After an asylum application has been submitted to the USCIS, the applicant will receive a Notice to Appear for an interview with an Asylum Officer at the local asylum office. During the interview, the Asylum Officer will ask questions about the applicant’s identity, information provided in the asylum application, any applicable bars to eligibility for asylum and any documents submitted in support of the application.
The applicant must bring originals of all documents submitted with the application, such as identity documents, passport, travel documents, birth certificate, affidavits and declarations, photographs and medical records. If any of the documents are not in English, the applicant must bring certified translations of these documents.
If a spouse and children under 21 years old were included in the application, they must accompany the applicant to the interview, and also bring original passports, birth certificates, identity documents, marriage certificates etc.
The applicant is permitted to bring witnesses to the asylum office. This is beneficial if the witness can testify about the harm suffered by the applicant. Witnesses can be family members or anyone with first hand knowledge of the applicant’s story.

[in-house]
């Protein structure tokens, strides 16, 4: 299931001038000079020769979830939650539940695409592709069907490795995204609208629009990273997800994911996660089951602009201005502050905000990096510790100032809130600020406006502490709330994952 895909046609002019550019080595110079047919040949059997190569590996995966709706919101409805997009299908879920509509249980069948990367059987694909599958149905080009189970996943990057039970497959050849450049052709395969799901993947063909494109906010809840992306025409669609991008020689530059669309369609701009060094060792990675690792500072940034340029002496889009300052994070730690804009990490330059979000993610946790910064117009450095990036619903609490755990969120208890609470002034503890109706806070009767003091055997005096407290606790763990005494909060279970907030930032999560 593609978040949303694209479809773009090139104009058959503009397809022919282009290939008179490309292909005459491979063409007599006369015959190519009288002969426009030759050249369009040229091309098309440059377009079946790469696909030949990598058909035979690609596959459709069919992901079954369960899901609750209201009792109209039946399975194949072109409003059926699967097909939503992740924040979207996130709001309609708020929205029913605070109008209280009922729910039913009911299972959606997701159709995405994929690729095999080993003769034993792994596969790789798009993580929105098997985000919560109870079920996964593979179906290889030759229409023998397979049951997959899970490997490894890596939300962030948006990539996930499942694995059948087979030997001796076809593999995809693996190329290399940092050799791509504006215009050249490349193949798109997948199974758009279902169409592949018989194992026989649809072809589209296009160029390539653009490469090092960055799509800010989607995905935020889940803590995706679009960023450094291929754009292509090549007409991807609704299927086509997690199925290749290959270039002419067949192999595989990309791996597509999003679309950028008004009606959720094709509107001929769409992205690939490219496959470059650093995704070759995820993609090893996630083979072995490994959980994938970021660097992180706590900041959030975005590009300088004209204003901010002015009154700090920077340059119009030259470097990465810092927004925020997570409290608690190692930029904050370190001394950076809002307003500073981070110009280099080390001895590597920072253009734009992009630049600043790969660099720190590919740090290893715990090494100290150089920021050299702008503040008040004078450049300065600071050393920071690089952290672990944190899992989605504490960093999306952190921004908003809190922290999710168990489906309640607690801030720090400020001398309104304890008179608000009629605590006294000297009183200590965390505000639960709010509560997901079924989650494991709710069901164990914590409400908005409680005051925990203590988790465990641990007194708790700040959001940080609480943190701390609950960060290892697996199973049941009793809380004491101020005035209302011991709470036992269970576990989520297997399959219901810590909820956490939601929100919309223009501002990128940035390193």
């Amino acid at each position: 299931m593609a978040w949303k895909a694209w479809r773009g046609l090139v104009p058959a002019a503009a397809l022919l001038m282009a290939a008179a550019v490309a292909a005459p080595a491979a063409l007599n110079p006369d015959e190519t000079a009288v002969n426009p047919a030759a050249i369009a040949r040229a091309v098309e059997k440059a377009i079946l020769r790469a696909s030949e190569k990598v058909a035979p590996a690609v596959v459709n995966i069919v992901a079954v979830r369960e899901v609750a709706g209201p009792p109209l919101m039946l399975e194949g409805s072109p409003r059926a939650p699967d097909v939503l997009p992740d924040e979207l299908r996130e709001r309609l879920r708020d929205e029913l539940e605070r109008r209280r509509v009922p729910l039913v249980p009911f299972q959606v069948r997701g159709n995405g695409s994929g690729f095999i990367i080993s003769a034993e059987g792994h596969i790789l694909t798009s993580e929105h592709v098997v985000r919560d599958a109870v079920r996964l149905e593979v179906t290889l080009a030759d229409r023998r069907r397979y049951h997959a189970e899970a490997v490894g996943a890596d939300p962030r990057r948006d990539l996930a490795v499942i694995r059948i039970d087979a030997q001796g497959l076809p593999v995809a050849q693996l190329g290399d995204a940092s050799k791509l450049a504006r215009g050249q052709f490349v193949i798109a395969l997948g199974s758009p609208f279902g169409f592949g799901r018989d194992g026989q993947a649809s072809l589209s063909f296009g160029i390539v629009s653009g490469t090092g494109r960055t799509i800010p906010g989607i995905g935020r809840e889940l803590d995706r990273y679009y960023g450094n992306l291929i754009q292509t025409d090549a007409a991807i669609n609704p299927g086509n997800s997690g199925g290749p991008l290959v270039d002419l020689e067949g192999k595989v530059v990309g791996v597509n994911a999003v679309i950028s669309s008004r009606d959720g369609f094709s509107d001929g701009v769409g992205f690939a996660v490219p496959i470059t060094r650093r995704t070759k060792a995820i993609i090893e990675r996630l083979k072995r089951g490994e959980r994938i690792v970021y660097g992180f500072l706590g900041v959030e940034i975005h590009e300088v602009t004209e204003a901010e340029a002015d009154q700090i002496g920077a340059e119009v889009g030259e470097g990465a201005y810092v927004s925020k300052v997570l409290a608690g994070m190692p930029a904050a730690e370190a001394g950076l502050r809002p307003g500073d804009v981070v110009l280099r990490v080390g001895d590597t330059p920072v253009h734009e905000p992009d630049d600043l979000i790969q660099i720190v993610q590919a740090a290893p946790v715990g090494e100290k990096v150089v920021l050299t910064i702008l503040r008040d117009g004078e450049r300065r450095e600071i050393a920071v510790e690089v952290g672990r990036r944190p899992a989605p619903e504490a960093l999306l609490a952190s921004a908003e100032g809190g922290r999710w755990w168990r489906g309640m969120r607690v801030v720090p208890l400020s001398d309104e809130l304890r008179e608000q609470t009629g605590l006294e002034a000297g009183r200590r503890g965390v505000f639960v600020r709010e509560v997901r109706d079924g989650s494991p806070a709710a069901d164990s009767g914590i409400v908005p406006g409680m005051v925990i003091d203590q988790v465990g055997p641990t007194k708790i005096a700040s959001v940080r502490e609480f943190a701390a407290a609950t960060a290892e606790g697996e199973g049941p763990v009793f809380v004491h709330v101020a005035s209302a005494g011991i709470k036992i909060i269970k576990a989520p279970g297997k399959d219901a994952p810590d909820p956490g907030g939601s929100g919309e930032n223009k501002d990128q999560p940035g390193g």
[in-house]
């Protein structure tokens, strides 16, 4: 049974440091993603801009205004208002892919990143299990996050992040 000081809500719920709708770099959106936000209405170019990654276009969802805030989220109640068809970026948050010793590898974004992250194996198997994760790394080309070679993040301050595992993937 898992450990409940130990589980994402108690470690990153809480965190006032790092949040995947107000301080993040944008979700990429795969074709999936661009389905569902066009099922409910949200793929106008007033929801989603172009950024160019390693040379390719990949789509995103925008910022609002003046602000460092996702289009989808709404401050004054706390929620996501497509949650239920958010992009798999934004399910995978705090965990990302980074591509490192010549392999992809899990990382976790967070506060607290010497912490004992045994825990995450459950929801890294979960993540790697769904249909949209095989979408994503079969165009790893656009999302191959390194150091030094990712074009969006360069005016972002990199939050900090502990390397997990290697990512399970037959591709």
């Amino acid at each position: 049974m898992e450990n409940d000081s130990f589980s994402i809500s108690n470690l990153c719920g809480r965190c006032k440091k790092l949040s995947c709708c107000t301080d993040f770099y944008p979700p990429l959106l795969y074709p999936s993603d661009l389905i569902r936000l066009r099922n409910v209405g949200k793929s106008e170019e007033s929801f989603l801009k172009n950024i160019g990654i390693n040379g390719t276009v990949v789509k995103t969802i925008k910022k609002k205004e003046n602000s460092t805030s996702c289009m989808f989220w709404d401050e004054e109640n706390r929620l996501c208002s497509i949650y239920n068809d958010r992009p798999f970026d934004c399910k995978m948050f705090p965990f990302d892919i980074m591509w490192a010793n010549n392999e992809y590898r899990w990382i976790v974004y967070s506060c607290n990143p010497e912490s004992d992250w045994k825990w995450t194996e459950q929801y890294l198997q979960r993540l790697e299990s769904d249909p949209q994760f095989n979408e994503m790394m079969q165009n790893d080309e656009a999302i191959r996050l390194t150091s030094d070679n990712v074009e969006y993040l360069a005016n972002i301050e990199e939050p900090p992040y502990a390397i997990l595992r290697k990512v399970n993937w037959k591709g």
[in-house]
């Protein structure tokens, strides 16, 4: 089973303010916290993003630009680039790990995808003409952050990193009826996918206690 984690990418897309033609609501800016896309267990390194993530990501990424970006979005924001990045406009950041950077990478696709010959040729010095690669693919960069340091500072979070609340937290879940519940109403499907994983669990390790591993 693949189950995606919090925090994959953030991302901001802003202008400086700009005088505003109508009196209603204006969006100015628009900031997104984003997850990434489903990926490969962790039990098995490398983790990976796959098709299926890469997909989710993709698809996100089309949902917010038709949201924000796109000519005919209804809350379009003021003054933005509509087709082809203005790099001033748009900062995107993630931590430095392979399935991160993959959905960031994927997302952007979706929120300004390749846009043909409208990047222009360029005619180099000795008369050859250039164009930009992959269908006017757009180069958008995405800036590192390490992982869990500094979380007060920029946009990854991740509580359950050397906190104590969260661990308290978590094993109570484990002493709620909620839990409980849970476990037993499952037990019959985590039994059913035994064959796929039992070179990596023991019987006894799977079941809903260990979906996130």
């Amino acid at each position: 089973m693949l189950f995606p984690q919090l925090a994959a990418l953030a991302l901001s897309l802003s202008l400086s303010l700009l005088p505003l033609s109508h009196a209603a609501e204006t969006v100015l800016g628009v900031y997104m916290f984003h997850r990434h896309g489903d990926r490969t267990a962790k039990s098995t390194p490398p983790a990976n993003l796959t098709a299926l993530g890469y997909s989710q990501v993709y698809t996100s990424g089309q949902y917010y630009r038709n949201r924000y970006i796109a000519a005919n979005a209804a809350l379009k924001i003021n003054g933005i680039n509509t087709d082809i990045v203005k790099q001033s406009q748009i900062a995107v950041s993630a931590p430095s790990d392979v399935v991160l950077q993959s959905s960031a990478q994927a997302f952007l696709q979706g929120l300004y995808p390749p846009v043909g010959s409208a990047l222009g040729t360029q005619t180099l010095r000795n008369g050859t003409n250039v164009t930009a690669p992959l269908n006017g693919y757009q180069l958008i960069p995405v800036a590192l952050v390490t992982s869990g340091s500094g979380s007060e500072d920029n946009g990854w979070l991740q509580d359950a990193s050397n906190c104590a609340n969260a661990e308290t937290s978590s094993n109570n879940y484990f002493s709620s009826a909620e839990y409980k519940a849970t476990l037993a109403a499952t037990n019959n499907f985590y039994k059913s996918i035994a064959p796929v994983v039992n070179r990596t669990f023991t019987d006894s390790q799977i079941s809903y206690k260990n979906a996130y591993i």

An interpreter is also permitted to attend the interview Although it is not required, it is a good idea to have an attorney present at the interview. The attorney can help make sure that the interview is conducted appropriately and that any legal issues that might arise be clarified.
The Asylum Officer will begin the interview by asking the applicant to explain the reasons for applying for asylum, and ask specific questions about information included in the asylum application or in the supporting documents.
In explaining the reason for applying for asylum, applicants must include detailed information about themselves, how they were personally harmed in the past, why they are afraid to return, why they suffered harm and what would happen if they had to return to the home country.
The Asylum Officer’s role is to test the credibility of the asylum application. In order to be granted asylum, an applicant must be found to be credible.
The Asylum Officer will not reach a decision on the application at the time of the interview. The decision will be mailed to the applicant within a few weeks after the interview.